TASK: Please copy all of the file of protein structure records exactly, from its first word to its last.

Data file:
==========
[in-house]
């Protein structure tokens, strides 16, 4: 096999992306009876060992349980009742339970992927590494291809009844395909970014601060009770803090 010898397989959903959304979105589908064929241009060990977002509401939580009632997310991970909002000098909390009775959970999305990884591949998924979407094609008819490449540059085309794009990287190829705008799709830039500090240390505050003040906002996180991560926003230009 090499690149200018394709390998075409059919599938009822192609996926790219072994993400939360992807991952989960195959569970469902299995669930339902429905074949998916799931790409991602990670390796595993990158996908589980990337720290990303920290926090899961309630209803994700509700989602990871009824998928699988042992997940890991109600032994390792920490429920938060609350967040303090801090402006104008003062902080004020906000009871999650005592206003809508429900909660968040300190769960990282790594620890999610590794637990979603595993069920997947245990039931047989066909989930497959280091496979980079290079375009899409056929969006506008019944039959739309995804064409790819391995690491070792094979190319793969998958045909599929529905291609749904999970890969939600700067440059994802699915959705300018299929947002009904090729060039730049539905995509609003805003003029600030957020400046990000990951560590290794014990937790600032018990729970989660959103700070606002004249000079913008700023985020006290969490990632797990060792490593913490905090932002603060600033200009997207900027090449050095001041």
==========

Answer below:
[in-house]
């Protein structure tokens, strides 16, 4: 096999992306009876060992349980009742339970992927590494291809009844395909970014601060009770803090 010898397989959903959304979105589908064929241009060990977002509401939580009632997310991970909002000098909390009775959970999305990884591949998924979407094609008819490449540059085309794009990287190829705008799709830039500090240390505050003040906002996180991560926003230009 090499690149200018394709390998075409059919599938009822192609996926790219072994993400939360992807991952989960195959569970469902299995669930339902429905074949998916799931790409991602990670390796595993990158996908589980990337720290990303920290926090899961309630209803994700509700989602990871009824998928699988042992997940890991109600032994390792920490429920938060609350967040303090801090402006104008003062902080004020906000009871999650005592206003809508429900909660968040300190769960990282790594620890999610590794637990979603595993069920997947245990039931047989066909989930497959280091496979980079290079375009899409056929969006506008019944039959739309995804064409790819391995690491070792094979190319793969998958045909599929529905291609749904999970890969939600700067440059994802699915959705300018299929947002009904090729060039730049539905995509609003805003003029600030957020400046990000990951560590290794014990937790600032018990729970989660959103700070606002004249000079913008700023985020006290969490990632797990060792490593913490905090932002603060600033200009997207900027090449050095001041």